It’s been 100 years since the start of the First World War, so I thought I’d look at a game based on the period. That game is….
Verdun is a squad-based multiplayer FPS inspired by the infamous battle of the same name. The game includes historically accurate features, such as realistic WWI weaponry, historical maps based on various sectors of the Western Front, and authentic uniforms and equipment. Verdun effectively immerses you in one of the bloodiest conflicts ever fought in Europe.
The merciless nature of trench warfare offers a unique battlefield for tactical squad play in Verdun’s gritty Frontlines mode, as well as pure, raw gameplay in Rifle Deathmatch mode.
Frontlines mode is unique in its tactical complexity, placing you in different types of squads, each with its own tactics and roles. The realistic trenches are an extra challenge in the fight, and mean that teamwork and tactical cunning are essential to success. Drive your enemies from their trenches and dominate the Western Front!
Verdun lists its key features as:
- Unique World War 1 gameplay: Authentic weaponry, character levelling and realistic historical battlefields from France and Belgium,
- Tactical squad-based FPS: Squad assembly and levelling,
- True trench warfare: Real-time dynamic frontline; momentum-based attack and counter-attack gameplay,
- WW1 atmosphere: Typical WW1 music, art, units, grim battlefields and an immersive user interface,
- Chemical weaponry: Tactical gas deployment and immersive gas mask experience.
So that’s what the developers say about it, but what’s it really like? Well, it’s pretty much how it’s described above. You’re placed in a squad and each person in the squad has a role. Each squad is based on a historical unit and consists of four unique roles which you can choose from. Each role gets unique clothing, weapons and abilities. For example, a Grenadier will be the only one with grenades, while a machine gunner will have a heavy machine gun which stops him from being able to run – just what a sniper is looking for.
Currently, though, there are only two gameplay modes. The Rifle Deathmatch mode is your typical free-for-all. That is, if you can get into a match, because not a lot of people seem to bother with it. Instead, everyone’s playing Frontlines mode, which is raw 32-player battle. There are no kill streaks, no kill Cam and lone wolves don’t win matches. Instead, it’s about overwhelming the opposing team – if you get more people in the trenches than they have, then that trench is yours. It really is a dynamic way of playing, with the maps opening up ahead of you or behind you, depending on whether you are attacking or defending.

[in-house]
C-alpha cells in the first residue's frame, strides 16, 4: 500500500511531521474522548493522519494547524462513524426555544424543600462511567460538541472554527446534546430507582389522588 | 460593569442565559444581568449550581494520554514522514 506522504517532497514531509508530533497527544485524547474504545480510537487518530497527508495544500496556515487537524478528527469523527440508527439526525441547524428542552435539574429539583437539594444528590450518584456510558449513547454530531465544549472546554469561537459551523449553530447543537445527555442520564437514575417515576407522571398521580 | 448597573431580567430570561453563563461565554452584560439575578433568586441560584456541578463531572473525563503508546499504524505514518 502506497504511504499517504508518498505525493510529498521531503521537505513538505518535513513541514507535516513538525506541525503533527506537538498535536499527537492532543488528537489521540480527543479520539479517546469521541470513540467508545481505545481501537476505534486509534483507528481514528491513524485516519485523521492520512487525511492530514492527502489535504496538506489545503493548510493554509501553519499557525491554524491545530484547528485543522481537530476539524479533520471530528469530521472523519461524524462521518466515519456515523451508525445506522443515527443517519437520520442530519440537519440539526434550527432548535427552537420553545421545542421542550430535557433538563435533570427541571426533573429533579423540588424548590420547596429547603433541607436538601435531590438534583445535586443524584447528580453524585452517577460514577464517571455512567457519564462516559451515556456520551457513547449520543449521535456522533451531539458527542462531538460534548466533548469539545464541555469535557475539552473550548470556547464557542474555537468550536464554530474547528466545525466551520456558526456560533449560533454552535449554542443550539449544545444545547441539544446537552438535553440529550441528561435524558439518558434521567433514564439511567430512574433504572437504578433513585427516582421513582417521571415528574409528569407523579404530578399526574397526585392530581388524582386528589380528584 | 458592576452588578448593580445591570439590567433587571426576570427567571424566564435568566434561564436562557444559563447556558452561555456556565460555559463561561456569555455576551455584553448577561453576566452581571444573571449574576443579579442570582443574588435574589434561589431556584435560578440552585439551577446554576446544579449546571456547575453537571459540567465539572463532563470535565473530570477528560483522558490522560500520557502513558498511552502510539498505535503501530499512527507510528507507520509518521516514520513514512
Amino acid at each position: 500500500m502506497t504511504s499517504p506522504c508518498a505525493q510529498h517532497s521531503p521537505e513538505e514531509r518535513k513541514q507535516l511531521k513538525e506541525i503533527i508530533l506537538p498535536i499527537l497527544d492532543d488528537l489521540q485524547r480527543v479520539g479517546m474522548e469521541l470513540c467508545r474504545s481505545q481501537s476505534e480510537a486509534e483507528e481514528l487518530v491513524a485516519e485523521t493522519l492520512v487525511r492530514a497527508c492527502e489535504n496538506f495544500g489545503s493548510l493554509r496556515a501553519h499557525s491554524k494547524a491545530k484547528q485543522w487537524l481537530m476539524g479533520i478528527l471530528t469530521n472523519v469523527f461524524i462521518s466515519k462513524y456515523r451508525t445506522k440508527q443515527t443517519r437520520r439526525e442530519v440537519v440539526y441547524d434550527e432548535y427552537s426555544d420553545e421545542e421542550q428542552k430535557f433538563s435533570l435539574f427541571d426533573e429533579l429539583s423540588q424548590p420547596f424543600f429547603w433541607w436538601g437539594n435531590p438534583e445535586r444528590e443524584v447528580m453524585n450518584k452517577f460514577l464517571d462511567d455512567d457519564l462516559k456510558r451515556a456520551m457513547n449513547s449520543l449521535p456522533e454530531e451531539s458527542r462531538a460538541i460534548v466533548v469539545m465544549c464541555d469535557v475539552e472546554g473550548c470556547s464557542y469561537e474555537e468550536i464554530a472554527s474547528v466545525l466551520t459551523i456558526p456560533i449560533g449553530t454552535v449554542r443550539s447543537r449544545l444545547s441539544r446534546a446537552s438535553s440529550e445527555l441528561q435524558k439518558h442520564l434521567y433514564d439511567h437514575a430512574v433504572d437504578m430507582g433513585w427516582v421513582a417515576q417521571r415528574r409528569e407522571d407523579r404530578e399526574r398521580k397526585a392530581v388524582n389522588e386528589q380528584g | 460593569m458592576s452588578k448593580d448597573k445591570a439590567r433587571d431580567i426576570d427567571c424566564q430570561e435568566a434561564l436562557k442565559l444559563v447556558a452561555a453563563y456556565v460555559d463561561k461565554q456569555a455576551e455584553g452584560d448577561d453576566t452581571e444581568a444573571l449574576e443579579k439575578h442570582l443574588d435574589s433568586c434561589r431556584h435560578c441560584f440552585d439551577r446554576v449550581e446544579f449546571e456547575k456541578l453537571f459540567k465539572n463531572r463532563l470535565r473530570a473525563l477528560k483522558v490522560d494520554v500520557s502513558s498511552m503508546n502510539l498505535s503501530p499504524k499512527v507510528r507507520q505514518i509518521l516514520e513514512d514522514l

Dutch developers M2H/Blackmill recently added new squads to the game, including the British Expeditionary Force, the Canadians, and a new German unit – the Stosstrupen. Each new unit also has its own, authentic weapons and kit: the MP18, Lewis gun, Webley Revolver, Lee Enfield MKII, Feldspaten, Trench Club, Mills Grenade, Pritchard Bayonet and Pattern 1907 Bayonet.
So far so good, then. But are their any drawbacks? Yep, there are, and these may put some people off. First of all, Verdun is still in beta, so the final product may yet change significantly. The developers are a small team (composed of two different studios), so there may be a while in-between updates – although to their credit, they’ve been putting out a lot of updates recently. In-game, you’ll find the hit boxes are unforgiving, so your iron sights better be right on the sweet spot, because normally one well-placed bullet equals death, and you won’t hear it until it’s too late.
As part of the beta process, I’ve had my progress reset, along with all my unlocks. It takes a while to reach these, so being put back to Rank 1 was frustrating to say the least. However the biggest drawback so far is the lack of players, which typically number anywhere from 40-300, depending on what time of day you play. But the people who do play seem to like what they see and tend to stick around, so you will start to seeing some of the same names over time. The match-making is also hit and miss, and there have been times when I’ve been the only player on my side, put up against 10 players on the opposing one! It’s very rare that people switch sides to even out the game.
So why did I choose to play this game in the first place? Well, apart from there not being many WWI games out there, Verdun really does deserve to have more people talking about it. There’s a good Red Orchestra vibe about it, where map awareness, accurate shot placement and team play the key to winning matches. You can tell it’s a labour of love for the development team and you can also see the improvement in every update. Developers and games like this deserve our support. This isn’t a ‘get rich, milk the consumer for as much money as possible’ enterprise, it’s genuinely about people producing a game they would want to play themselves.
Ultimately, the question is, ‘Is it worth parting with your hard earned money?’ for Verdun. Quite simply, the answer is ‘Yes!’ As long as you remember that it isn’t (and possibly may never be) a wholly finished game. Even so, I hope to see many of you on the battlefield soon…
Read our exclusive interview with the devs to find out more…
Early Access: From September 2013
Official release: February 2015
Steam (Mac, Linux, Windows)